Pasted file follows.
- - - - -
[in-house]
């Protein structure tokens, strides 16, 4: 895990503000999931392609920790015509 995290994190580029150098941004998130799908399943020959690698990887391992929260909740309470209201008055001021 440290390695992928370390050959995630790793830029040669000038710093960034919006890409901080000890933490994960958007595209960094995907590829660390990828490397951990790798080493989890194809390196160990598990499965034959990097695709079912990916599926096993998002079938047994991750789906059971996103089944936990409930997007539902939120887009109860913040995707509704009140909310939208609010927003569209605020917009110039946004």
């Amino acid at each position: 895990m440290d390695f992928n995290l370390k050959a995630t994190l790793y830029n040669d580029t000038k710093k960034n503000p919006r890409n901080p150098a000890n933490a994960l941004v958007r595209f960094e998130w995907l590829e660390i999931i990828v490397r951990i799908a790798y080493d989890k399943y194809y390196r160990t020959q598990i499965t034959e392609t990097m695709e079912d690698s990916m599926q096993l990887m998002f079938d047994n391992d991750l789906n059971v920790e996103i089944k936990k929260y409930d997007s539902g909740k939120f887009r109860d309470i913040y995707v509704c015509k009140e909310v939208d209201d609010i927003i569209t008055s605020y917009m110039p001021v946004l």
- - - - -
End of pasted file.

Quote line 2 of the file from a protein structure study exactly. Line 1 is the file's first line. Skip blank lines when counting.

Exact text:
């Protein structure tokens, strides 16, 4: 895990503000999931392609920790015509 995290994190580029150098941004998130799908399943020959690698990887391992929260909740309470209201008055001021 440290390695992928370390050959995630790793830029040669000038710093960034919006890409901080000890933490994960958007595209960094995907590829660390990828490397951990790798080493989890194809390196160990598990499965034959990097695709079912990916599926096993998002079938047994991750789906059971996103089944936990409930997007539902939120887009109860913040995707509704009140909310939208609010927003569209605020917009110039946004």